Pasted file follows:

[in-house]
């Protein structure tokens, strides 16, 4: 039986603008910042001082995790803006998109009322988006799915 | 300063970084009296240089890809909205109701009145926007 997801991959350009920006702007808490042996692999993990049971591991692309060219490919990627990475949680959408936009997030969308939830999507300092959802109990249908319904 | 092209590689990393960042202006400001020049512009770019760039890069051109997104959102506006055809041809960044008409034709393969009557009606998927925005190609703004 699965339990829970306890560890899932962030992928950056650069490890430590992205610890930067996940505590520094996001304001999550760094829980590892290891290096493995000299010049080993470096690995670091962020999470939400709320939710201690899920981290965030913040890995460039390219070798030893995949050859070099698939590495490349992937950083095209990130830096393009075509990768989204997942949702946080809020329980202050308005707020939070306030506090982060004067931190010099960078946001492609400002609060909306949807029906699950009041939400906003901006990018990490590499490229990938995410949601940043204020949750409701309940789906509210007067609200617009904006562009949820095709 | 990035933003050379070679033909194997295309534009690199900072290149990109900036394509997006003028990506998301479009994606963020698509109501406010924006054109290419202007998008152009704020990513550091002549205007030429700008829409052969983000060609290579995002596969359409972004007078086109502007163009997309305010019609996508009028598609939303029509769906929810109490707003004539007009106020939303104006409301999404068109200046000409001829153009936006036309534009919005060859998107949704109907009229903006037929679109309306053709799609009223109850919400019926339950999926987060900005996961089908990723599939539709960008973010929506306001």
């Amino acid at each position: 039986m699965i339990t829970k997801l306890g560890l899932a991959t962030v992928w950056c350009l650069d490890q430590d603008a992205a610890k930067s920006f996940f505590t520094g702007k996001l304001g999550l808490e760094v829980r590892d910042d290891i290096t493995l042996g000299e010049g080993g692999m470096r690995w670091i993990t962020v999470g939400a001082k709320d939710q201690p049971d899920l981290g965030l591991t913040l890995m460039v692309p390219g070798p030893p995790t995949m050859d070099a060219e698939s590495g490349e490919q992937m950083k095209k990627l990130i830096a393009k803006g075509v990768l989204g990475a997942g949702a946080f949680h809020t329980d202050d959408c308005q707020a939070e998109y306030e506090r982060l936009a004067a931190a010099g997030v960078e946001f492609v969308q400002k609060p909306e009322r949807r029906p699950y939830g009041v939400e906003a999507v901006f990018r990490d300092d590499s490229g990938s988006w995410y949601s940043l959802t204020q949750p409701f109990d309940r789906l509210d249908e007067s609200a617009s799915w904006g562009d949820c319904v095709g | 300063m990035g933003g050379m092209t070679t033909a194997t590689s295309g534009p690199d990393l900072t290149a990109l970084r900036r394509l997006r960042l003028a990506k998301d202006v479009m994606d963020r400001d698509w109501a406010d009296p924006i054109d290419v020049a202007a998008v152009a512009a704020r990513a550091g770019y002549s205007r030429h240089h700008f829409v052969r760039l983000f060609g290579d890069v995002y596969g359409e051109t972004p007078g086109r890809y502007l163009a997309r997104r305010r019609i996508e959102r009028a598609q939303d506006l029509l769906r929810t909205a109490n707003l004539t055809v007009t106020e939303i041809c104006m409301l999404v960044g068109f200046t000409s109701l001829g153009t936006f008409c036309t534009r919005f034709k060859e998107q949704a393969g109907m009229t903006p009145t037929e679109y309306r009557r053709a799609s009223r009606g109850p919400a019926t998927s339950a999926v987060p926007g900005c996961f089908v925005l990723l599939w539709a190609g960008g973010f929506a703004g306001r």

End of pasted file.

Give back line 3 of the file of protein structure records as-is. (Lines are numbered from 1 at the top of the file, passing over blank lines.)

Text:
């Amino acid at each position: 039986m699965i339990t829970k997801l306890g560890l899932a991959t962030v992928w950056c350009l650069d490890q430590d603008a992205a610890k930067s920006f996940f505590t520094g702007k996001l304001g999550l808490e760094v829980r590892d910042d290891i290096t493995l042996g000299e010049g080993g692999m470096r690995w670091i993990t962020v999470g939400a001082k709320d939710q201690p049971d899920l981290g965030l591991t913040l890995m460039v692309p390219g070798p030893p995790t995949m050859d070099a060219e698939s590495g490349e490919q992937m950083k095209k990627l990130i830096a393009k803006g075509v990768l989204g990475a997942g949702a946080f949680h809020t329980d202050d959408c308005q707020a939070e998109y306030e506090r982060l936009a004067a931190a010099g997030v960078e946001f492609v969308q400002k609060p909306e009322r949807r029906p699950y939830g009041v939400e906003a999507v901006f990018r990490d300092d590499s490229g990938s988006w995410y949601s940043l959802t204020q949750p409701f109990d309940r789906l509210d249908e007067s609200a617009s799915w904006g562009d949820c319904v095709g | 300063m990035g933003g050379m092209t070679t033909a194997t590689s295309g534009p690199d990393l900072t290149a990109l970084r900036r394509l997006r960042l003028a990506k998301d202006v479009m994606d963020r400001d698509w109501a406010d009296p924006i054109d290419v020049a202007a998008v152009a512009a704020r990513a550091g770019y002549s205007r030429h240089h700008f829409v052969r760039l983000f060609g290579d890069v995002y596969g359409e051109t972004p007078g086109r890809y502007l163009a997309r997104r305010r019609i996508e959102r009028a598609q939303d506006l029509l769906r929810t909205a109490n707003l004539t055809v007009t106020e939303i041809c104006m409301l999404v960044g068109f200046t000409s109701l001829g153009t936006f008409c036309t534009r919005f034709k060859e998107q949704a393969g109907m009229t903006p009145t037929e679109y309306r009557r053709a799609s009223r009606g109850p919400a019926t998927s339950a999926v987060p926007g900005c996961f089908v925005l990723l599939w539709a190609g960008g973010f929506a703004g306001r």